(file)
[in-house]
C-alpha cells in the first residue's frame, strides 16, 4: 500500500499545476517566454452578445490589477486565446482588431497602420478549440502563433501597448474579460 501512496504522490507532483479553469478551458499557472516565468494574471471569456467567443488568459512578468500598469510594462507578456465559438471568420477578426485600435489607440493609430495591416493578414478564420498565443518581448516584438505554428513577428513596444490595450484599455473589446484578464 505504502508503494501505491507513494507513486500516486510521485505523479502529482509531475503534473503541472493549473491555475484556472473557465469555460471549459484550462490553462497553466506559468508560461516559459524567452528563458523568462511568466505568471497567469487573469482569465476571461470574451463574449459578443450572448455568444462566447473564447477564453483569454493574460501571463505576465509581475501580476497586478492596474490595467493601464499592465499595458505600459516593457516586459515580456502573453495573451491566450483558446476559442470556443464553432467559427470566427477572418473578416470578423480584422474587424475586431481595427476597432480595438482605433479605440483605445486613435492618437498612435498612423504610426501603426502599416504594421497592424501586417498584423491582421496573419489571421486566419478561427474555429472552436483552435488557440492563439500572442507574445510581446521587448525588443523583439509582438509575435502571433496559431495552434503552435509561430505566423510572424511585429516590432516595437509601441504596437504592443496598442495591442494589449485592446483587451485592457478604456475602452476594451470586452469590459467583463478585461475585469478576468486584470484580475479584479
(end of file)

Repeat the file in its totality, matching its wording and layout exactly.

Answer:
[in-house]
C-alpha cells in the first residue's frame, strides 16, 4: 500500500499545476517566454452578445490589477486565446482588431497602420478549440502563433501597448474579460 501512496504522490507532483479553469478551458499557472516565468494574471471569456467567443488568459512578468500598469510594462507578456465559438471568420477578426485600435489607440493609430495591416493578414478564420498565443518581448516584438505554428513577428513596444490595450484599455473589446484578464 505504502508503494501505491507513494507513486500516486510521485505523479502529482509531475503534473503541472493549473491555475484556472473557465469555460471549459484550462490553462497553466506559468508560461516559459524567452528563458523568462511568466505568471497567469487573469482569465476571461470574451463574449459578443450572448455568444462566447473564447477564453483569454493574460501571463505576465509581475501580476497586478492596474490595467493601464499592465499595458505600459516593457516586459515580456502573453495573451491566450483558446476559442470556443464553432467559427470566427477572418473578416470578423480584422474587424475586431481595427476597432480595438482605433479605440483605445486613435492618437498612435498612423504610426501603426502599416504594421497592424501586417498584423491582421496573419489571421486566419478561427474555429472552436483552435488557440492563439500572442507574445510581446521587448525588443523583439509582438509575435502571433496559431495552434503552435509561430505566423510572424511585429516590432516595437509601441504596437504592443496598442495591442494589449485592446483587451485592457478604456475602452476594451470586452469590459467583463478585461475585469478576468486584470484580475479584479